Craig Hospital, a Rehabilitation Hospital in Colorado, says on its website: “Some people use the words ‘spiritual’ and ‘religious’ interchangeably, but spirituality is really a broad term; religious ideas and concerns are only a part of a much larger concept. So, while some people’s spirituality is very much related to God or a higher power and might include worship in a church, synagogue, or mosque, for others spirituality may have nothing to do with religion and things like praying or going to church. Some examples of spiritual activities are meditation, traveling, reading, learning or doing something new, focusing on nature, and becoming deeply moved by music.”

Non-religious people can experience awe. Journalist, Oliver Burkeman, writes: “Spirituality I take to refer to things that are not expressible in words. There’s an aspect of human experience that is non-conceptual.” Another journalist, Tom de Castella, writes: “Awe and wonder is how spiritual people often describe their relationship with the world. There’s a sense that life is more than pounds and pence, of work, childcare and the rest of the daily grind … There are moments that seem transcendent in their lives – a beautiful sunset, a football crowd filling a stadium with noise, or a moving piece of music.”

However, it is a cause of concern that Professor Michael King and others produced a report of research which aimed “To examine associations between a spiritual or religious understanding of life and psychiatric symptoms and diagnoses.” It concluded that people who have a spiritual understanding of life in the absence of a religious framework are more vulnerable to mental disorder such as anxiety or depression.

Atheist Philosopher Julian Baggini comments on the yearning for something more that spiritual people have in his book “The Shrink & the Sage”: “My short reply is that you can yearn for higher as much as you like, but what you’re yearning for ain’t there. But the desire won’t go away.” This is, of course, a statement of faith by Baggini. He cannot prove scientifically that what people are yearning for is not there. In fact, what spiritual but not religious people are yearning for ultimately is God. And they are seeing something of God in creation but not recognising him. As Paul puts it in Romans 1:20, 25: “For since the creation of the world God’s invisible qualities – his eternal power and divine nature – have been clearly seen, being understood from what has been made” but some people “worshipped and served created things rather than the Creator.”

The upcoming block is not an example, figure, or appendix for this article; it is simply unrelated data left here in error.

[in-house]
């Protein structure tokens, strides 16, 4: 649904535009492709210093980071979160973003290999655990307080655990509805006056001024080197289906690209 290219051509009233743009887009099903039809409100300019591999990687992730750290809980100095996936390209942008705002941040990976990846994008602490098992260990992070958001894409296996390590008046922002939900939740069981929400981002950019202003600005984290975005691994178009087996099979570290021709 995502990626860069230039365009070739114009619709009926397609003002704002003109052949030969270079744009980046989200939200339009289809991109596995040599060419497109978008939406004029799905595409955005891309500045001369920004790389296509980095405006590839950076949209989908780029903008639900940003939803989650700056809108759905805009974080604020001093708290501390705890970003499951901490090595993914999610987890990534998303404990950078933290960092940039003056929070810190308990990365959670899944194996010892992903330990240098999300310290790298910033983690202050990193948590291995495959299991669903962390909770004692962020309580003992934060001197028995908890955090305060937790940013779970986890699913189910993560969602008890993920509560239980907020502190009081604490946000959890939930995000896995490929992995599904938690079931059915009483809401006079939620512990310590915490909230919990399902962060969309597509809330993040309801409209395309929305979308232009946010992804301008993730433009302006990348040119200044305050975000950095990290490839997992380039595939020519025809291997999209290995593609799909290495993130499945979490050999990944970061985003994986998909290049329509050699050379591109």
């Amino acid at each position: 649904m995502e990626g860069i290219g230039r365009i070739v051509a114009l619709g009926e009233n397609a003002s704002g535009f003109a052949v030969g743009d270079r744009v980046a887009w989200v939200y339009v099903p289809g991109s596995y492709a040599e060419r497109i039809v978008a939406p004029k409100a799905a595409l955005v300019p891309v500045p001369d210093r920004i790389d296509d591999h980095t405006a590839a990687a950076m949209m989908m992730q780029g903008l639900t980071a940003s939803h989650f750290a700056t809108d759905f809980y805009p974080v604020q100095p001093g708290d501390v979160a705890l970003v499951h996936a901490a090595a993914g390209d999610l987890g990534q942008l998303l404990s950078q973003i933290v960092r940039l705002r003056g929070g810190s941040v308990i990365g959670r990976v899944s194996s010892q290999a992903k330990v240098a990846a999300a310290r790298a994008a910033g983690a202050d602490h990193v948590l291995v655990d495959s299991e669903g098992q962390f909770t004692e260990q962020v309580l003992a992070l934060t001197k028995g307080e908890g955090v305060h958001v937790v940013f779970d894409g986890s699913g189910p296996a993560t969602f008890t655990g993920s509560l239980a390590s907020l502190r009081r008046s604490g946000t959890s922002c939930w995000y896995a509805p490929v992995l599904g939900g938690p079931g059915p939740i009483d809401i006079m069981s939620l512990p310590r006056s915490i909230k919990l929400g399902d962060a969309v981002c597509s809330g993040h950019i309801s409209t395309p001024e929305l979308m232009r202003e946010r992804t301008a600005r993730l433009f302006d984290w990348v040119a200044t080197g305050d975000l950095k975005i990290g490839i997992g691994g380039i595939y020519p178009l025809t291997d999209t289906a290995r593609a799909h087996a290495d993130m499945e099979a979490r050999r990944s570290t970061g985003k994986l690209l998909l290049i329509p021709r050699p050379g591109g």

Conclusion

Christianity is declining in the West though not in some other parts of the world. Even amongst those who have no interest in religion or the church there is clear evidence of a spiritual yearning for something more and of experiences of awe. The church needs to be imaginative, rather than confrontational, in reaching out to those who are spiritual but not religious. However, the decline of Christianity is very serious not just in spiritual terms but also socially. As Professor Linda Woodhead has warned, it weakens the foundation of liberal democracy.